Guide to building a timber frame home

Copyright 2008 by Kevin Shea, Tracie Shea, Morris Rosenthal

Building a Timber Frame

Copyright 2008 by Morris Rosenthal

All Rights Reserved

Steam Box Design

Our steam box was originally built for bending large boat timbers, such as the keel and planking. The original box was constructed from 20 ft long 2"x12" Fir boards, and had been sitting outside for several years. Although the original design allowed for a baffle to be inserted, effectively shortening the box to 10 ft, the end of the box had some serious rot, so it was cut down to a 10 ft length. The box is tilted down towards the steam inlet, allowing some of the condensed steam to run back into the boiler. The boiler here is a 5 gallon safety can. The burner is a 250,000 BTU propane burner, originally from a large space heater.
A crucial modification to our steam box to allow steaming of multiple boards for precise times was the addition of two sets of 3/4" dowells. Originally, we tried steaming 3 or 4 boards at a time, spaced by stickers, but we over-steamed the lot, turning it into firewood. The dowells allow us to open the door and quickly remove or insert boards as they reach their target steaming time of 1 hour per inch of thickness. You can also see a small dam (heavily reinforced with white caulk) which stops the condensed steam from running back passed the steam inlet, and dripping out the bottom of the door. We're stilling fine tuning the process, in terms of how the number of boards in the box affects the steam circulation.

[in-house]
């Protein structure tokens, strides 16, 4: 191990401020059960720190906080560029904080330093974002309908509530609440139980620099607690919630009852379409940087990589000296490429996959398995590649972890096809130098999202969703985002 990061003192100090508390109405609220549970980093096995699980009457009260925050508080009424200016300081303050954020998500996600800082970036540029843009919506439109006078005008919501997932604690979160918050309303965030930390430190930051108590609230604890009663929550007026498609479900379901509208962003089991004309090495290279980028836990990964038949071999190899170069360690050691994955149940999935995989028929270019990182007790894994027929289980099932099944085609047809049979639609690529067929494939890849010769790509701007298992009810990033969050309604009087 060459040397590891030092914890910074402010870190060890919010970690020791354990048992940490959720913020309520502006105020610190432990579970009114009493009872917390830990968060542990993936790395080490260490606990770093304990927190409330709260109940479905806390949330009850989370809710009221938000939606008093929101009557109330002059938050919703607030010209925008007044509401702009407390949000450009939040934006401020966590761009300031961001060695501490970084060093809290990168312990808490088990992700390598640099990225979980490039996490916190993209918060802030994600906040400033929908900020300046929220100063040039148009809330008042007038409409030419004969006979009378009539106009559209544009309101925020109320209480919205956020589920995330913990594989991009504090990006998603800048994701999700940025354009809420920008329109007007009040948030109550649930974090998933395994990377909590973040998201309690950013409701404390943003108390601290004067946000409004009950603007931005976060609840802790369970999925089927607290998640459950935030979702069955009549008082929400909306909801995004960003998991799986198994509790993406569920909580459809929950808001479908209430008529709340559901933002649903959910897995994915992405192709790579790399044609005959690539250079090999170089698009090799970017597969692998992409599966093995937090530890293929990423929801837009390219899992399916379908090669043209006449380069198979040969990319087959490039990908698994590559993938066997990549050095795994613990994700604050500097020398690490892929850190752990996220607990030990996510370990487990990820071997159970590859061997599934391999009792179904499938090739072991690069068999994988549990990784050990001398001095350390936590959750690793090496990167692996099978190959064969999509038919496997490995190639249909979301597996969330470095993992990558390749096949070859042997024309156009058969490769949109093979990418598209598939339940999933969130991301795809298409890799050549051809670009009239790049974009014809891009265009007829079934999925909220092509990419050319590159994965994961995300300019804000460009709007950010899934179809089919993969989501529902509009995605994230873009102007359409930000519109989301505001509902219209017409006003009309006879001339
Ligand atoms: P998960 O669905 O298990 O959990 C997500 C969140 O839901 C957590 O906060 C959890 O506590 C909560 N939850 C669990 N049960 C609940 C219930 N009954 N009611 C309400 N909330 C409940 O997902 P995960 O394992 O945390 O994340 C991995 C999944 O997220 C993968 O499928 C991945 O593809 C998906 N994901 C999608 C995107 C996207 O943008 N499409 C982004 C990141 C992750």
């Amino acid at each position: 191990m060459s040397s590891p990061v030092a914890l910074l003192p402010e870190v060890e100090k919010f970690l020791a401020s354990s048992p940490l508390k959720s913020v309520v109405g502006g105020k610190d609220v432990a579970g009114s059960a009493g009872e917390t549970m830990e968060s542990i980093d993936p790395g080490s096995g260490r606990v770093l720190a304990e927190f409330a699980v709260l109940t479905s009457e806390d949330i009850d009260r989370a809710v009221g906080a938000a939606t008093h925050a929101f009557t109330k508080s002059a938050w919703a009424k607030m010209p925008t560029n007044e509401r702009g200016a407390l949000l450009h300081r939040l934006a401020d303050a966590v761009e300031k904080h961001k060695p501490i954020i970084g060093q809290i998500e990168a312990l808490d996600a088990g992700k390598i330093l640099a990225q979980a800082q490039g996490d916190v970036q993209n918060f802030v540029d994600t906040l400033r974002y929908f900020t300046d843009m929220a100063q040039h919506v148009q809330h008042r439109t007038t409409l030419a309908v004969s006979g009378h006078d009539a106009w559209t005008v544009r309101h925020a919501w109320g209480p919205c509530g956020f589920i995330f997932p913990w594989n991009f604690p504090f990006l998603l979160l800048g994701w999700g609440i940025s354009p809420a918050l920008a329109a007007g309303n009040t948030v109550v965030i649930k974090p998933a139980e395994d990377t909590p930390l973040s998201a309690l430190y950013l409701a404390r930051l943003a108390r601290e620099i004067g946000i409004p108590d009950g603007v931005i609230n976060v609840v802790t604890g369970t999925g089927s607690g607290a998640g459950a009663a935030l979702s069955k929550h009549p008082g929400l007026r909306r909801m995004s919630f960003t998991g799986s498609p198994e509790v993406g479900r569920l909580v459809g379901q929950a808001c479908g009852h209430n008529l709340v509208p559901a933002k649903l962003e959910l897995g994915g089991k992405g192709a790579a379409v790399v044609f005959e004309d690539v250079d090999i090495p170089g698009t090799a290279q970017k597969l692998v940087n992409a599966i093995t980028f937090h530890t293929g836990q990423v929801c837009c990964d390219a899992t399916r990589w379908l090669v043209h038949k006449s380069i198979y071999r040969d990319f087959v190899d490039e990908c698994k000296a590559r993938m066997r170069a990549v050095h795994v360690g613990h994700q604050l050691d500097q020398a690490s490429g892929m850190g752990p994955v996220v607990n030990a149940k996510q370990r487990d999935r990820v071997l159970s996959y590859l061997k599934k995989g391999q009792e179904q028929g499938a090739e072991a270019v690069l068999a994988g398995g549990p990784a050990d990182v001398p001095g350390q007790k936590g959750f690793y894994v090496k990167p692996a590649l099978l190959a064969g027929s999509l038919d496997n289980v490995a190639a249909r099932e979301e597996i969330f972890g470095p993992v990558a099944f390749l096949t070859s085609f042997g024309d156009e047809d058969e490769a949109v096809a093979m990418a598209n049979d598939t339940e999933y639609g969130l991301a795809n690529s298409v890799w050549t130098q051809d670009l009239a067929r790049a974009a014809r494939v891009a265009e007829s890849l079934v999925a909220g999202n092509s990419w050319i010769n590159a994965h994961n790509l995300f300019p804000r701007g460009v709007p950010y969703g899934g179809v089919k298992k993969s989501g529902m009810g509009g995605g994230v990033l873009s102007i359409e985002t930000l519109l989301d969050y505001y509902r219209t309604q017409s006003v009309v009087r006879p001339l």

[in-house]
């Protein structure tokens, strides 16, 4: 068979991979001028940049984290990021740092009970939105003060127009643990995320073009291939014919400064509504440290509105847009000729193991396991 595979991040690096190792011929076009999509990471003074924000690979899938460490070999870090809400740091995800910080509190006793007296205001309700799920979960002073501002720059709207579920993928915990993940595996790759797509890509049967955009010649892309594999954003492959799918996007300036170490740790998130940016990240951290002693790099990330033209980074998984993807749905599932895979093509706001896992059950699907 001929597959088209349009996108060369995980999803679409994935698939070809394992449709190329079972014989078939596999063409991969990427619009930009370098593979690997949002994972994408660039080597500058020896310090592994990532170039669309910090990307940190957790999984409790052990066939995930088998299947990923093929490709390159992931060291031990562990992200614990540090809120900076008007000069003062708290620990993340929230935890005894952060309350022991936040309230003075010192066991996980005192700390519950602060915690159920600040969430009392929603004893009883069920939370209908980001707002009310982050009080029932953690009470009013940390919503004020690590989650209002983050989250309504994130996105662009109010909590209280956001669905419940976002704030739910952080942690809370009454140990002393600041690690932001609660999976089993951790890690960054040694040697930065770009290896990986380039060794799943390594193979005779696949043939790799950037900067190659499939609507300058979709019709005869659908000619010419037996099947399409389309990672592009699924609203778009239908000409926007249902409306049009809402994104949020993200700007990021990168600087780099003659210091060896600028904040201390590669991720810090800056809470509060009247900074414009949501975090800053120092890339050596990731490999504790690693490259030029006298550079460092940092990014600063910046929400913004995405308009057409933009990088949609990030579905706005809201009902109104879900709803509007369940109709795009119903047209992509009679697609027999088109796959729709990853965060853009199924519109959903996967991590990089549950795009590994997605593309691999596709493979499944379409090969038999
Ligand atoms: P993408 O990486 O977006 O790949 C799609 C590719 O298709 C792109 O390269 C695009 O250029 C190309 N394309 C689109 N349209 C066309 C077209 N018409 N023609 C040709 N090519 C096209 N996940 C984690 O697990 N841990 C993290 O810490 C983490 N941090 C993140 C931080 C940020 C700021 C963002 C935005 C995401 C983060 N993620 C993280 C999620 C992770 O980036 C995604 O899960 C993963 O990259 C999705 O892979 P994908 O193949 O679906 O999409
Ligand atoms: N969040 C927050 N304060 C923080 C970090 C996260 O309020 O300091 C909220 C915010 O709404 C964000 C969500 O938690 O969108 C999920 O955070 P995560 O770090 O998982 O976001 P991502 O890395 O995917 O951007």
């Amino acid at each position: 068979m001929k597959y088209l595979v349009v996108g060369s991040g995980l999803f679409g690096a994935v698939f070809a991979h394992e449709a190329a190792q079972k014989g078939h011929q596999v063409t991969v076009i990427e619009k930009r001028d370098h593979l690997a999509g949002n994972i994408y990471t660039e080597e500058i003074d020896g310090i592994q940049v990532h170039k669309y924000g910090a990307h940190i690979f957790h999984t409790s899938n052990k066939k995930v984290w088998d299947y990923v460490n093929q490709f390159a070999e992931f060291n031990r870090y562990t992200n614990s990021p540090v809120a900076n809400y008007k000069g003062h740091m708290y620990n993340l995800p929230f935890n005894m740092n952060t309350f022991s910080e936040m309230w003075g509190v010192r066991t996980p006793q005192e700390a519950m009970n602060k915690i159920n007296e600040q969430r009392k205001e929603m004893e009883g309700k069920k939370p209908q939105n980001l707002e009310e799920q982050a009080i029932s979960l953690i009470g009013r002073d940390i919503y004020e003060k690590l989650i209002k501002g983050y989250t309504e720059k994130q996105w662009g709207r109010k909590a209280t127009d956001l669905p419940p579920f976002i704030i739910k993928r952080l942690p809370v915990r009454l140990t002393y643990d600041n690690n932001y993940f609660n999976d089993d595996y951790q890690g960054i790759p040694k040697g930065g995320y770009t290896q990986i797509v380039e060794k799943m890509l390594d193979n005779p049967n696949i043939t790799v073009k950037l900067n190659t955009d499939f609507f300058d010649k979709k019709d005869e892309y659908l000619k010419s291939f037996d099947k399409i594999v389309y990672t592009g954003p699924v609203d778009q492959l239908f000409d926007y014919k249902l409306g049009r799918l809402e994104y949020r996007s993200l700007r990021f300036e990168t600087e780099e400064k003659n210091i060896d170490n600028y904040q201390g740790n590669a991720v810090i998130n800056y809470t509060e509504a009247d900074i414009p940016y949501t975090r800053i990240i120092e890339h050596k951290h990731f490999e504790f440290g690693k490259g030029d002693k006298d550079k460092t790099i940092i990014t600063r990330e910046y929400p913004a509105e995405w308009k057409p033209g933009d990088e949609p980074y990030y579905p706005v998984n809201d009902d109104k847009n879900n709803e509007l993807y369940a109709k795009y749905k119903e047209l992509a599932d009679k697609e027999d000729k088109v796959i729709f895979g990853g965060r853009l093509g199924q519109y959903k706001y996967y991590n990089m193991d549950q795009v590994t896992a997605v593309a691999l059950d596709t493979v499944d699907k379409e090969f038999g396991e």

We've always run the propane burner full-on, which means a steady stream of propane at 10 psi. Our propane tank holds 100 lbs of propane, which is enough for more than 30 hours of operation. During extended steaming operations, the system loses water. Since a cold start (bringing 5 gallons of water up to a boil and building a nice head of steam) requires over a half hour, any wood in the box would be ruined by shutting down and refilling. Our current solution is to boil a couple gallons of water in kettles on the kitchen stove, to momentarily shut of the flame, disconnect the safety can from the radiator hose, and add the boiling water. A 1/4" hole is drilled through the top of the box near the far end, releasing a trickle of steam during operation.

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